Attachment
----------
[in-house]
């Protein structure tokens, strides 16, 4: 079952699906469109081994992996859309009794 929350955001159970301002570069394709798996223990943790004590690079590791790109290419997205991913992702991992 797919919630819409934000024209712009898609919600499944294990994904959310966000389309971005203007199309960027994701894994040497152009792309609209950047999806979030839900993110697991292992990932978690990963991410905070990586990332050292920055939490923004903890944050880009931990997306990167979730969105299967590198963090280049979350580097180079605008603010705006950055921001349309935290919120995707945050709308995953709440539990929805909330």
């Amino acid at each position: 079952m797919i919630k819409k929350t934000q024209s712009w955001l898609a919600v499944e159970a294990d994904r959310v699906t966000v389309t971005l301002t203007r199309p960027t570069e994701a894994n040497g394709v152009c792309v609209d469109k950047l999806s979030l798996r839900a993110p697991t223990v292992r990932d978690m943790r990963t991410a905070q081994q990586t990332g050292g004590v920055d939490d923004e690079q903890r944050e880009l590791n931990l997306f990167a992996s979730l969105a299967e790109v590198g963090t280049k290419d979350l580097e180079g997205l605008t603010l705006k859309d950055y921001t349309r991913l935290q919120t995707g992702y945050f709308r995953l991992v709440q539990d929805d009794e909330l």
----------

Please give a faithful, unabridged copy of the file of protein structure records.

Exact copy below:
[in-house]
């Protein structure tokens, strides 16, 4: 079952699906469109081994992996859309009794 929350955001159970301002570069394709798996223990943790004590690079590791790109290419997205991913992702991992 797919919630819409934000024209712009898609919600499944294990994904959310966000389309971005203007199309960027994701894994040497152009792309609209950047999806979030839900993110697991292992990932978690990963991410905070990586990332050292920055939490923004903890944050880009931990997306990167979730969105299967590198963090280049979350580097180079605008603010705006950055921001349309935290919120995707945050709308995953709440539990929805909330």
């Amino acid at each position: 079952m797919i919630k819409k929350t934000q024209s712009w955001l898609a919600v499944e159970a294990d994904r959310v699906t966000v389309t971005l301002t203007r199309p960027t570069e994701a894994n040497g394709v152009c792309v609209d469109k950047l999806s979030l798996r839900a993110p697991t223990v292992r990932d978690m943790r990963t991410a905070q081994q990586t990332g050292g004590v920055d939490d923004e690079q903890r944050e880009l590791n931990l997306f990167a992996s979730l969105a299967e790109v590198g963090t280049k290419d979350l580097e180079g997205l605008t603010l705006k859309d950055y921001t349309r991913l935290q919120t995707g992702y945050f709308r995953l991992v709440q539990d929805d009794e909330l």